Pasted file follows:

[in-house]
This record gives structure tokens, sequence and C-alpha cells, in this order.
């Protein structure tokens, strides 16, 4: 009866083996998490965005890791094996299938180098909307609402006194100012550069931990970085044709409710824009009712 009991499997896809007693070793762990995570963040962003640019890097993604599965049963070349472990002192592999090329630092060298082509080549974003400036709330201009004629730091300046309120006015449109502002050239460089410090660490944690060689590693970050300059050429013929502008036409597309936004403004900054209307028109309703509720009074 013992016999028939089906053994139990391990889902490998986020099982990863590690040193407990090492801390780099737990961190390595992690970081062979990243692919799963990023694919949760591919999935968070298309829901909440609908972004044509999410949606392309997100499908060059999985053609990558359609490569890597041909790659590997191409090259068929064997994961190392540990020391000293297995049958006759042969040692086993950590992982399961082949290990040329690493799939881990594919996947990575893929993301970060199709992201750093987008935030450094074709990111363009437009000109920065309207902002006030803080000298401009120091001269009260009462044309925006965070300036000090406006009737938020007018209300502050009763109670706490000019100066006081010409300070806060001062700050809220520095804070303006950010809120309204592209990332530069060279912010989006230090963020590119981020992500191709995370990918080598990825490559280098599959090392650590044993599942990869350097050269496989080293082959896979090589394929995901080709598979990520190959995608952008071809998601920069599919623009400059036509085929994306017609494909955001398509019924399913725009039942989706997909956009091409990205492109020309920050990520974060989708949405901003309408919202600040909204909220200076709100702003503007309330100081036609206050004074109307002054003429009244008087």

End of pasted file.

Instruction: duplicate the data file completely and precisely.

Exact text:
[in-house]
This record gives structure tokens, sequence and C-alpha cells, in this order.
């Protein structure tokens, strides 16, 4: 009866083996998490965005890791094996299938180098909307609402006194100012550069931990970085044709409710824009009712 009991499997896809007693070793762990995570963040962003640019890097993604599965049963070349472990002192592999090329630092060298082509080549974003400036709330201009004629730091300046309120006015449109502002050239460089410090660490944690060689590693970050300059050429013929502008036409597309936004403004900054209307028109309703509720009074 013992016999028939089906053994139990391990889902490998986020099982990863590690040193407990090492801390780099737990961190390595992690970081062979990243692919799963990023694919949760591919999935968070298309829901909440609908972004044509999410949606392309997100499908060059999985053609990558359609490569890597041909790659590997191409090259068929064997994961190392540990020391000293297995049958006759042969040692086993950590992982399961082949290990040329690493799939881990594919996947990575893929993301970060199709992201750093987008935030450094074709990111363009437009000109920065309207902002006030803080000298401009120091001269009260009462044309925006965070300036000090406006009737938020007018209300502050009763109670706490000019100066006081010409300070806060001062700050809220520095804070303006950010809120309204592209990332530069060279912010989006230090963020590119981020992500191709995370990918080598990825490559280098599959090392650590044993599942990869350097050269496989080293082959896979090589394929995901080709598979990520190959995608952008071809998601920069599919623009400059036509085929994306017609494909955001398509019924399913725009039942989706997909956009091409990205492109020309920050990520974060989708949405901003309408919202600040909204909220200076709100702003503007309330100081036609206050004074109307002054003429009244008087």